All throughout that month I had a broken wing, and in February I went through rotator cuff surgery. The recovery was brutal, and as a result, I spent most of the first half of 2015 unable to do any artwork!

The gallery participated in several fairs in 2015. We did both the Spring and Fall versions of The Affordable Art Fair in New York. We also, for the first time, participated in the Texas Contemporary Art Fair in Houston, Texas and SOFA Chicago. In December, as we've been doing for about a decade now, we went to the big dance and did Context Art Miami for the third year in a row.

In June I went to Miami to rescue my 94 year-old-mother from the harpies "taking care of her" and then placed her back in her own apartment, under the care of loving hands. I am happy to report that she's healthy and happy!

In September I tore the MCL in my left knee (the operation awaits to 2016), and in November I got more bad medical news - all awaiting resolution in 2016.

But things can always be worse... right?

The curiosity of 2015 is that because of all of the above, my artwork production was the lowest that it has been in the last three decades - by far the lowest in terms of number of works created.

And yet, 2015 saw the largest number of sales of my own work... ever! And it also recorded the most significant price jump ever! The basic law of supply and demand seems to have made a presence in 2015; that's ECON 101.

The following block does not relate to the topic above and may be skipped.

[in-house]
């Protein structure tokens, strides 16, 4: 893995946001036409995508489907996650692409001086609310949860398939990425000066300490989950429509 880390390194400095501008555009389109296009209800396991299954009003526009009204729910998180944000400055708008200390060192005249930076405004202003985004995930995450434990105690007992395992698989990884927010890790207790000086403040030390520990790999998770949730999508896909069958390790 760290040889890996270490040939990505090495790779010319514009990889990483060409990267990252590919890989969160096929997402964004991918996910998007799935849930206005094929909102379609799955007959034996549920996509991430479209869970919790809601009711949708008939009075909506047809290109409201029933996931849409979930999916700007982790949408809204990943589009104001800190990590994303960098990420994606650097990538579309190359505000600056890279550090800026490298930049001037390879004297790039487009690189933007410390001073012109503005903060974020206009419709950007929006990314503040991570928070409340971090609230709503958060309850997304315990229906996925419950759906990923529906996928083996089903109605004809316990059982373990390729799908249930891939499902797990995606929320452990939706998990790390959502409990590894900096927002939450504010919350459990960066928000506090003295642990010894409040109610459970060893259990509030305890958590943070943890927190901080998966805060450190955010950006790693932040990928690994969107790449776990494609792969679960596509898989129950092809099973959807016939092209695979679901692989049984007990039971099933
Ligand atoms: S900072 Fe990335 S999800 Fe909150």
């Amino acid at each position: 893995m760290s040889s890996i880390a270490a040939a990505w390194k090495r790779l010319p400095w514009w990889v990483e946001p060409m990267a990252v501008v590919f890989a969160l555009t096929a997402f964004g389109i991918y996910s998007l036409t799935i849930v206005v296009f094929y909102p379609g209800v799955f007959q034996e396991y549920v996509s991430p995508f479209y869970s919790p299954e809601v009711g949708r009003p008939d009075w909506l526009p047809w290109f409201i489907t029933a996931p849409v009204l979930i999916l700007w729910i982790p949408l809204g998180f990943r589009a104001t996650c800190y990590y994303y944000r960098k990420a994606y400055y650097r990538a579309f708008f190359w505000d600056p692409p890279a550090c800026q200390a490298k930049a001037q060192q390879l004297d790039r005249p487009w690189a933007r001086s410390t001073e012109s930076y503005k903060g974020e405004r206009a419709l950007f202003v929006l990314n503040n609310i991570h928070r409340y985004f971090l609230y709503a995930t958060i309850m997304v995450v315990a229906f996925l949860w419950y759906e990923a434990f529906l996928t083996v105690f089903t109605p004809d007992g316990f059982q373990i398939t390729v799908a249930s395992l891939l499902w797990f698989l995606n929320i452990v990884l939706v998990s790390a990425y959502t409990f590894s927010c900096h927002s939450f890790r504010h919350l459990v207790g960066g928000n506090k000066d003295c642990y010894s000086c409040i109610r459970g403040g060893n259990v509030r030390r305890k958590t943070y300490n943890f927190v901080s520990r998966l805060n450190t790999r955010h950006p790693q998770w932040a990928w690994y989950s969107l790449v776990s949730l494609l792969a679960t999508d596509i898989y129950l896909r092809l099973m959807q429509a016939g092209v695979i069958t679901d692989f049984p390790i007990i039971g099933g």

Only problem: I'd rather do a thousand new works of art a year than a dozen; that's ARTBRAIN 101.

In 2015 I also added a collector from that sketchy "Top Art Collectors of the World" list; I think I now have work in five or six of those collections.

The piece that he acquired (at the 2015 Context fair) was a rather large (for me anyway) drawing. It was 36x36 inches. The day that he bought it last December, was rainy, and I double wrapped it and had it ready to walk out the fair's door.

"Can I pick it up outside tomorrow morning?", he asked. "I don't want to take it out in this rainy weather."

The next morning, as pre-arranged, I got there a little early and he called me on my cell. "I'm just a few minutes away," he noted. I responded that I'd wait for him outside the fair tent.

Once outside, he called again. He reported that traffic was bad (duh!), but that he was just a block away. "I'm in the black Jaguar SUV," he advised.

A few minutes later he pulled over and I helped him load the work into his SUV. "I didn't know that Jaguar made an SUV," I noted.

"They don't," he answered.

Cough, cough...

Tuesday, January 05, 2016

Opportunities: GoggleWorks (not Google) Center for the Arts 2016 Juried Exhibition

Entry Deadline: FEBRUARY 29, 2016

The GoggleWorks Center for the Arts is a community art and cultural resource center for Berks County, Central and Southeastern Pennsylvania, and is the largest, most comprehensive interactive arts center of its kind in the country. The center is open daily, 11am-7pm, free of charge. The mission of GoggleWorks is "to nurture the arts, foster creativity, promote education and enrich the community." Free parking is available in the GoggleWorks parking lot, accessible from Second, Third or Walnut Streets. For more information, call the GoggleWorks at 610-374-4600 or visit 201 Washington St., Reading, PA, 19601 | GPS Address: 140 N. 3rd St., Reading, PA, 19601. 

GoggleWorks Center for the Arts 2016 Juried Exhibition